So, remember yesterday, when I said things were windy? I had no idea how windy “windy” could be until today. We stopped at Tree Rock, and I thought we were gonna get blown over as we walked around. All through Wyoming, we saw signs heralding “High Winds Next 5 Miles”. Really…. πŸ™‚ The winds were incredible most of the day, which made for a really long drive. Fighting the wind all day just ate me up, and I was too tired to go too much farther tonight.

BTW, it’s much colder today. Yesterday, I don’t think the temps dropped below 85 all day (at least, until the storms came through). Today, we started out around 60, warmed briefly to 70, but spent most of the day in the 50s. And I hear rumors of near-freezing temps overnight…. that should be fun!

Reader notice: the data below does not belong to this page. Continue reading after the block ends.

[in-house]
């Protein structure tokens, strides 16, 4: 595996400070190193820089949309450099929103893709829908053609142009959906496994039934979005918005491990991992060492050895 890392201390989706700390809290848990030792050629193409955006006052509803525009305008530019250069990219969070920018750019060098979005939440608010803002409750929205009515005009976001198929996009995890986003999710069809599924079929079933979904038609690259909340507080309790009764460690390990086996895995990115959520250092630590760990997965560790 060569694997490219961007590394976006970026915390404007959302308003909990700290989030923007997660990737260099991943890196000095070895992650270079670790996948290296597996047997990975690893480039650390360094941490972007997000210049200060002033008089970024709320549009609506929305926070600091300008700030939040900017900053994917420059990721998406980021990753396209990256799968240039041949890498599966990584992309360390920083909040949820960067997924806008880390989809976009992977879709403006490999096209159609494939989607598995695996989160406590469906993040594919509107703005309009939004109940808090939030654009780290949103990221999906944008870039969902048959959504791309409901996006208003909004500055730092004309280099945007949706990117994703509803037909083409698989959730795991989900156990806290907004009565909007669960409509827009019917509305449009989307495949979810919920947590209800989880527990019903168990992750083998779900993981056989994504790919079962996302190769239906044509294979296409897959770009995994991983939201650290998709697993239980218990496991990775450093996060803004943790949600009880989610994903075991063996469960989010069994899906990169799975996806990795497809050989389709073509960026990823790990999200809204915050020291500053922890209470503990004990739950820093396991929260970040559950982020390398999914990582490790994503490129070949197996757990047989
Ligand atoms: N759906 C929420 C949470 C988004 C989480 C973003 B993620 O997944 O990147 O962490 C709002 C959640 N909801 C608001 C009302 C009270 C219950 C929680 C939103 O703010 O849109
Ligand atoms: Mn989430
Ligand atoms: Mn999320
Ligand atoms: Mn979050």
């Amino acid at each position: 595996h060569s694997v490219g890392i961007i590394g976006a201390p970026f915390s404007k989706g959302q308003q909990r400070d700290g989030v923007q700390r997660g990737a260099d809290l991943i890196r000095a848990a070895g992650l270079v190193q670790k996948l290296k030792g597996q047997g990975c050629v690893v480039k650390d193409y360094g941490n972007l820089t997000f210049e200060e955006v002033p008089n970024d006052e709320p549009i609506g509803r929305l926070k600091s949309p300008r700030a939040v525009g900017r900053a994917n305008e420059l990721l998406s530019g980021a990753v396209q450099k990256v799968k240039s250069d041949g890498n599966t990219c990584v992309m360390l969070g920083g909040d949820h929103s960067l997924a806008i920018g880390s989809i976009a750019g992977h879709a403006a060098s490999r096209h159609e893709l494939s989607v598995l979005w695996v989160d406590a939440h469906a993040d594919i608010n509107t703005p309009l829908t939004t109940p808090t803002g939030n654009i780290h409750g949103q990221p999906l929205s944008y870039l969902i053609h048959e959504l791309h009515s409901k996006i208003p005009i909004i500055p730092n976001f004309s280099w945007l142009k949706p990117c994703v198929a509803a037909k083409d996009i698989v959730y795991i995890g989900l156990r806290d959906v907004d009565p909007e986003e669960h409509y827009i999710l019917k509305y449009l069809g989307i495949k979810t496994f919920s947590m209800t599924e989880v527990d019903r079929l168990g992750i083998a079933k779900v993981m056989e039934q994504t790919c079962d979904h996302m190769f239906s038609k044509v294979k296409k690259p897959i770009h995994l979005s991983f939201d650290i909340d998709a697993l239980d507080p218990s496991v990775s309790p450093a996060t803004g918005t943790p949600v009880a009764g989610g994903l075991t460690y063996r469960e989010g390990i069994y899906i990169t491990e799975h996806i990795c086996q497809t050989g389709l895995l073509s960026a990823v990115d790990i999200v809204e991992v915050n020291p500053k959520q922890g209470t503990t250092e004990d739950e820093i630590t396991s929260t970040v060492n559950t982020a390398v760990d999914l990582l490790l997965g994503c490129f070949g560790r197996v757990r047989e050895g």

I’m still in awe of the change in the landscape today. This morning, we left the flats of the Nebraska plains, and shortly after lunch, we got our first glimpse of the Rockies. By the time we landed for dinner, we’d cut into the mountains. What a great, picturesque view of this big ol’ country!!!

Guest Appearance

Jean, the co-owner of All Things Jeep, asked me to audition for some guest writing on the All Things Jeep Blog after hearing about our upcoming road trip. I guess she liked my writing style, and thought there might some interest in a giant roadtrip. I dropped her my opening piece a couple of days ago, and tonight, it’s borne fruit.

Over at the All Things Jeep Blog, my first piece has appeared! Click the link, and take a look…. I’ll wait…. πŸ™‚

This is my first guest blogging appearance, and I couldn’t be happier to have it show up with these folks. I really like their products, and the folks I’ve interacted with (sample size of two) have been terrific. This has as the markings of being a very fun gig!

New Jeep Thing: Life Is Good Tire Cover